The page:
Salt-cured and sun-dried, this unassuming, unsexy fish is even credited with making the Age of Discovery possible by providing the essential protein necessary for long sea voyages. It is also said that once you acquire a taste for it, you may be hooked for life.

Whew. That's one hell of a resume for what essentially amounts to fish jerky.
But damn was it good!

And what a perfectly appropriate metaphor for this day:

That the most average, ordinary, everyday things can become the impetus for a veritable renaissance with nothing more than a little sun and salt.

Bacalhau a Marinheiro (Sailors Bacalhau)
recipe adapted from AlgarveBuzz

This recipe requires a little forward planning if you're using traditional bacalhau, but it's really easy and very much worth it. Once desalted and rehydrated (check packaging instructions as soaking times will vary and some now come pre-soaked), the bacalhau can be cooked and either stored in the refrigerator for a day or two or frozen until you're ready for the deliciousness.

I will admit that salt-curing does impart a unique flavor that's pretty impossible to reproduce, but if you can't find any authentic bacalhau, fresh cod works just as well and it's likely that no one but you will know. If you're feeling ambitious, you can soak it overnight in a saltwater bath of 4 parts water to 1 part salt. Just be sure to cover it tightly or you'll need a boatload of baking soda to rectify the situation.

3 cups desalted bacalhau or fresh cod
1 cup milk + water
4 medium potatoes, cubed, shredded or julienned
3-4 tablespoons olive or canola oil 
1/2 medium onion, finely chopped
2 egg yolks
1 cup full cream (light cream works well also)
3 tablespoons dijon mustard
salt & pepper
1/4 cup full-bodied white wine
1/2 cup breadcrumbs, lightly toasted
parmesan cheese or a cured sheep cheese
6 tablespoons cold butter (optional)

Whether you're using desalted bacalhau or fresh cod, place the whole portions in a pot and cover them completely with a water and milk bath. Let it boil for 15 minutes, at which point you will notice the cod puff up and the portions become much more flaky.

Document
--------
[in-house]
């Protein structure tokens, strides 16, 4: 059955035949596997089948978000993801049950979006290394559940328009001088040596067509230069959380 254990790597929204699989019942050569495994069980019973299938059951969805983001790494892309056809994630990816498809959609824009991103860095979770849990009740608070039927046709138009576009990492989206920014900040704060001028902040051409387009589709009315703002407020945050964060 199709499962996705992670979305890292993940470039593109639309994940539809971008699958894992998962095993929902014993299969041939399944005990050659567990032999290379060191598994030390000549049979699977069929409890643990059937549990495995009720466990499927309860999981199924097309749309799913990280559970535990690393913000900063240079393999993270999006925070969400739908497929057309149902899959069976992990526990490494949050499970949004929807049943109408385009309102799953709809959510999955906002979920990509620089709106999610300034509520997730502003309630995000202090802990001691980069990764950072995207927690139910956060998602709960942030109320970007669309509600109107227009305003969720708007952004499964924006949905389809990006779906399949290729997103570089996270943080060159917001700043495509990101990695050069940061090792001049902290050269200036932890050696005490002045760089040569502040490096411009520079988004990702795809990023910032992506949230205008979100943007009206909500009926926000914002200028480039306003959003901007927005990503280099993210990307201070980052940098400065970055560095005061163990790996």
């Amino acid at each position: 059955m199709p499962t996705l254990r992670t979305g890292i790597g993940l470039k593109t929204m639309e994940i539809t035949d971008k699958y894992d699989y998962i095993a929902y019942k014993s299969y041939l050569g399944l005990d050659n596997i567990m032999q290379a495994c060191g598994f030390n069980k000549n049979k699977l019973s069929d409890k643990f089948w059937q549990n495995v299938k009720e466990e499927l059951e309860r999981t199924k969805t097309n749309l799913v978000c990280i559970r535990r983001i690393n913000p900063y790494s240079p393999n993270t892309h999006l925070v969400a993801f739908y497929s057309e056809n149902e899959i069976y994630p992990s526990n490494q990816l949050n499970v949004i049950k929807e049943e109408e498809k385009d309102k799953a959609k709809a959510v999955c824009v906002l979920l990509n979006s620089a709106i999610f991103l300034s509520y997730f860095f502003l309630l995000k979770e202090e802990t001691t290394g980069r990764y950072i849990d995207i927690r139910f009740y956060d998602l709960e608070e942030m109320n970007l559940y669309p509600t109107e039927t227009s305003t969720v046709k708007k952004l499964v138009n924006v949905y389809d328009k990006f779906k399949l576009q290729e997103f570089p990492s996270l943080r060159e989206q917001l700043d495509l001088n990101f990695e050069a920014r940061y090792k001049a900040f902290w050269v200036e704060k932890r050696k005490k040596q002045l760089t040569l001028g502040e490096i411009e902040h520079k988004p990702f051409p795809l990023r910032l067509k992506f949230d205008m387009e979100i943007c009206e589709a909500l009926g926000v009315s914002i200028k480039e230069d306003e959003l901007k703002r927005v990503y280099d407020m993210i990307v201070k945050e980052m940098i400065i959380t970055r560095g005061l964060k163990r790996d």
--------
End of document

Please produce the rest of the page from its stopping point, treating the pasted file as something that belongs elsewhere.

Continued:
Drain the cod and let it cool. While its cooling, preheat your oven to 175 C/350 F, unless you're going to freeze or refrigerate it for later use.

When it's cool enough to handle, remove and discard the bones and skin. (Another merit of the fresh cod is that fillets are usually boneless and skinless.) Then you can either place the cod pieces in a food processor and pulse a few times to shred lightly, or you can shred it the "authentic" way: place the cod flakes in a cloth napkin, wrap it up and hit it a few times on your working surface. The water will drain off and the cod will be shredded. Just be sure to close the napkin well so as not to create a storm of random fish parts in your kitchen.

Next, peel and shred, cube or julienne the potatoes. Salt them lightly before frying - this will give them a much nicer flavor than salting them later - and fry them in the skillet until golden. Then drain them on absorbent paper and let them cool.

In the same skillet, melt 2 tablespoons of butter, add the chopped onion and sauté. Once they're transparent, combine with the shredded cod and potatoes in a large bowl.